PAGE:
Only a small fraction of our DNA contains genes that encode the proteins that go on to build who we are. So why do we have the rest of our genome?
Over many decades, the moniker “junk” has been broadly used to refer to non-coding sequences in our DNA that appear to lack any function. It was first used in the 1960s to suggest that the majority of our DNA may be expendable. The term “junk DNA” has become very popular, although it has deterred some from studying it. Who would seriously apply for funding to investigate junk?
In 2001, the first sequenced human genome surprised us all by identifying only about 20,000 protein-coding genes. This is much fewer than the estimated number of proteins in a cell, which raises questions about how so few genes can code for hundreds of thousands of different proteins in a cell and to what extent junk DNA contributes to their regulation, such as switching them on and off.
In the last decade, new methods to identify the DNA that is transcribed into RNA (a chemical cousin of DNA) have suggested that about 80% of DNA may serve some purpose. Many thousands of new hypothetical genes that encode only RNA, but not proteins, have been discovered. Some of these strands of RNA are indeed involved in the regulation of genes, such as deciding when to switch them on and when to switch them off.
The result of these findings made some question the very existence of junk DNA. Yet others argued that the variable size of many genomes filled with largely repetitive sequences can’t explain the complexity of organisms and that there has to be a chunk of DNA with no function. Why does an onion need a genome that is about five times larger than ours?
The dynamic genome
Although we are now certain that many non-coding DNA sequences are pivotal in protecting and stabilising the genome, regulating genes, differentiating cells and forming tissue, organ development from birth to death, differences between people, their variable response to drugs and other environmental cues, and predisposition to a growing number of human diseases, we do not know how much junk is in our DNA. But can we find out?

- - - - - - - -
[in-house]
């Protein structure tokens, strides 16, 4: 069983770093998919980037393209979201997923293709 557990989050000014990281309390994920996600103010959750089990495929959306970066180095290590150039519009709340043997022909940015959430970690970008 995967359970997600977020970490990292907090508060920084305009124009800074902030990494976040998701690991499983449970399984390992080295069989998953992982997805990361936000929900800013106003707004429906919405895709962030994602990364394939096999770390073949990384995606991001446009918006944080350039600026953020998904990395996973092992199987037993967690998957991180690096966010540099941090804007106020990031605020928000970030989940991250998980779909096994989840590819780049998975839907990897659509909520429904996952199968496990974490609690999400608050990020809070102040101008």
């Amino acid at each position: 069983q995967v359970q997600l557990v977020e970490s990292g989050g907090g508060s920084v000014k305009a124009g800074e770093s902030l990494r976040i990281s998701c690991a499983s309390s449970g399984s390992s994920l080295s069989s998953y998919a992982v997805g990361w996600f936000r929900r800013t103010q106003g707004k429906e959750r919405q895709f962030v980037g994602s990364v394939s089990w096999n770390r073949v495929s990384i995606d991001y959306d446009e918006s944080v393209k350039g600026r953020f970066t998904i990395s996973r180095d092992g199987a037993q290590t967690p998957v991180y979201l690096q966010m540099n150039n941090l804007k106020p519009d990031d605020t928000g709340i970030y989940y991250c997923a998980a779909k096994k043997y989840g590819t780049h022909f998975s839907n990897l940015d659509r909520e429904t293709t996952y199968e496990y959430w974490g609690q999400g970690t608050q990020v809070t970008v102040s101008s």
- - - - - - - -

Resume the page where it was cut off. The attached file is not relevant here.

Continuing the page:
To appreciate the origin and extent of junk DNA in our cells, we need to understand how it evolved. One of the most critical events in evolution – the duplication of genes, or their coding parts (called exons) – give the cells and organisms a chance to test new function without endangering their viability or fitness. As duplicated genes, exons or non-coding DNA diverge through errors in replication or DNA repair over many years, the functions of either new or ancestral copies may change. The cell may select sequences underlying new, similar or even opposite functions, leaving either copy in the genomic scrapyard. This does not mean, however, that the discarded DNA segments are no longer useful to the cell.
Genomes are extremely dynamic entities: new functional elements continuously appear and old ones may become extinct. This can be illustrated by repetitive elements named “Alus” that are found in primate genomes, that have accumulated a total of over one million copies and occupy about 11% of human DNA. Alus are often transcribed as RNA and are an important source of new coding parts, gene regulatory elements and protein diversity, especially in highly organised tissues such as the brain. They had a key role in human development and most likely contribute to our distinction from other primates. They might also help evolution get better over time, yet these and other interspersed repeats were initially dismissed as junk.
Are we ready to edit the human genome?
If junk DNA could alter the function of a cell at any time and we can’t define it, how can we safely edit our genomes? Genome editing technologies such as CRISPR are powerful tools to manipulate both coding and non-coding DNA and study their function. But we cannot exclude that unintended changes to what simply looks like junk DNA would not harm how genes are expressed. They may have inadvertent consequences for the cell or the organism that may become apparent only later in life, such as infertility, mental illness or cancer, and propagate into future generations.
For example, manipulating gene-intervening sequences can modify interactions between proteins. Although current genome editing procedures, including gene editing in human embryos, aim at surgically accurate changes of DNA they can’t yet fully exclude undesirable alterations in our non-coding or junk DNA reservoir.
It’s deeply rooted in our nature to fear or dismiss what we don’t fully understand. Although we can’t predict which DNA segment may become functional today and which tomorrow, we are now equipped with formidable tools including genome editing to examine the function of non-coding DNA in greater detail in the coming years. We should support activities that improve this understanding and avoid those that may damage what we may never be able to repair or create again, namely, the irreplaceable heritage of well over one billion years of evolution, including the human genome.